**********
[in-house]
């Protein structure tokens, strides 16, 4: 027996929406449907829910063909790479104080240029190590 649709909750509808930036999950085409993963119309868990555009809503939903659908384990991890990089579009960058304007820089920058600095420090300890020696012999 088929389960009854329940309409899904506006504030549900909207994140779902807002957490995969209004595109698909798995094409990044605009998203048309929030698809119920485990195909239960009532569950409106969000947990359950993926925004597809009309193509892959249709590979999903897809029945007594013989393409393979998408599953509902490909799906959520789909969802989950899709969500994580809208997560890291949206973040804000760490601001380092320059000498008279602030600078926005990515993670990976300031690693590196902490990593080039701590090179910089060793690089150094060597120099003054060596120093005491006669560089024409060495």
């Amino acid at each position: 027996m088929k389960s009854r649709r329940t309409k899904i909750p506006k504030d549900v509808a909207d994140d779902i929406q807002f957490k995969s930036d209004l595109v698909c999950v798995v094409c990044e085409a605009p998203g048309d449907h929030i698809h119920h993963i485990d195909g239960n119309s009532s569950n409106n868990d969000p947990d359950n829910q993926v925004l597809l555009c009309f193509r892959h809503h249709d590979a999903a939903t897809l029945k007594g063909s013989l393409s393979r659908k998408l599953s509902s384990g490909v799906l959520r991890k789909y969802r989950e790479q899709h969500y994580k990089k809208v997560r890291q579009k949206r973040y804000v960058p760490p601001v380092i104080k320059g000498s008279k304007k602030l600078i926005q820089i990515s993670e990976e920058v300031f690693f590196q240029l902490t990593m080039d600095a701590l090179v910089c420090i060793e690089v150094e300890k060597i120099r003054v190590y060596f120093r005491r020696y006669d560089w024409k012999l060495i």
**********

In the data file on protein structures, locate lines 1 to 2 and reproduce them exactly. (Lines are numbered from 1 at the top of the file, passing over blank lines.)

[in-house]
């Protein structure tokens, strides 16, 4: 027996929406449907829910063909790479104080240029190590 649709909750509808930036999950085409993963119309868990555009809503939903659908384990991890990089579009960058304007820089920058600095420090300890020696012999 088929389960009854329940309409899904506006504030549900909207994140779902807002957490995969209004595109698909798995094409990044605009998203048309929030698809119920485990195909239960009532569950409106969000947990359950993926925004597809009309193509892959249709590979999903897809029945007594013989393409393979998408599953509902490909799906959520789909969802989950899709969500994580809208997560890291949206973040804000760490601001380092320059000498008279602030600078926005990515993670990976300031690693590196902490990593080039701590090179910089060793690089150094060597120099003054060596120093005491006669560089024409060495």